April 22, 2018
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Credit Card Tricks of the Trade- Cash Advances

Cash Advances
Anyone who has ever gotten themselves into a vicious cash advance cycle using credit cards would probably advise you not to go down that path—don’t even think about it. Although it’s so easy and convenient to turn to your credit card when you’re looking for some quick cash, it’s important to know it usually only benefits the card company. Remember, knowledge is power. Knowing how cash advances work will help you make better decisions when it comes to your credit cards.

What it is??
Many credit card companies allow their customers to borrow cash in addition to making purchases on credit. Usually, cash advances and purchases are treated differently, in terms of the annual percentage rate. Your credit card company may allow you to use an ATM to get the cash, or they’ll send you checks that you can write and cash in. Also, they may set limits on the dollar amount that you can get. For example, $300 per cash advance, $500 per week, or 75% of your available credit limit.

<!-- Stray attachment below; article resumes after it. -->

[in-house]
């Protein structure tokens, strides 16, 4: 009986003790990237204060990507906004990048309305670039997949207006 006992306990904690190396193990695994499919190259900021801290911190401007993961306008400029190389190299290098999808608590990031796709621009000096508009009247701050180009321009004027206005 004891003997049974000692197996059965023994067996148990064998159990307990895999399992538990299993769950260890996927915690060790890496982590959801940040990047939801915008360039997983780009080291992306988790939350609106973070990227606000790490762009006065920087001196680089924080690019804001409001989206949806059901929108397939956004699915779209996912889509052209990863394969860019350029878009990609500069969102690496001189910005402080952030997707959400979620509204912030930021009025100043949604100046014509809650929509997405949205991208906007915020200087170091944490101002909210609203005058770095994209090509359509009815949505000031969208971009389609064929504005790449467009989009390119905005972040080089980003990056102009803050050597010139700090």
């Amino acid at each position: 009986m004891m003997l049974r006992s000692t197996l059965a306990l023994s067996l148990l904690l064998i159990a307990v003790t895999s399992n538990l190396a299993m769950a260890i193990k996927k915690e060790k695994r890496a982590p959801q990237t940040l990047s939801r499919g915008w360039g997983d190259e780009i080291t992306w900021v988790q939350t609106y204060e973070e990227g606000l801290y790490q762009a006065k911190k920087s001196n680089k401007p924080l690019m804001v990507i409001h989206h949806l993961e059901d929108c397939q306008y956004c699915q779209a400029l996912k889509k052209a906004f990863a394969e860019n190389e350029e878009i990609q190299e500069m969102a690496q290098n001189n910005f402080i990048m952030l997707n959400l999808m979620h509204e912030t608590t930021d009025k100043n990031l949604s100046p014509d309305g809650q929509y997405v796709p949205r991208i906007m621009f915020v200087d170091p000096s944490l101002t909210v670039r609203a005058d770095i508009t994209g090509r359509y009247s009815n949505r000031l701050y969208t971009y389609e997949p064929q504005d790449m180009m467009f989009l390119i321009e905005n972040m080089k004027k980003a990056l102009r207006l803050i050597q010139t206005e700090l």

Cash advances are considered loans and are subject to transaction fees as well as interest charges that begin accruing immediately, without a grace period. The fees can be either a flat rate or a percentage of the cash advance—typically 2% to 4%. Also, the interest rate for cash advances is much higher than the APR for new purchases, so you can see how a little cash withdrawal can be costly. Aside from the interest and fees, your monthly payments will be applied to the lower interest balance before they’re applied to the higher interest cash advance balance.

Cash Advantage or Disadvantage?
Just like a payday advance, using your future money for goods consumed today can only lead to financial hardships, credit problems and in many cases, financial ruin. Cash advances allow you to borrow money when you can’t afford whatever it is you’re buying. While there may be some legitimate reasons for a cash advance (although, I can’t think of any!), credit card companies offer this service hoping it will get consumers into debt so they can make bigger profits. By law, card issuers are required to disclose information about fees and interest charges. If you don’t know what you’re paying for a cash advance, read the application or the back of your monthly statement. Hopefully, it will be motivation not to use this service. Many experts would agree that the biggest disadvantage for consumers who get cash advances is the price they pay for this type of borrowing.


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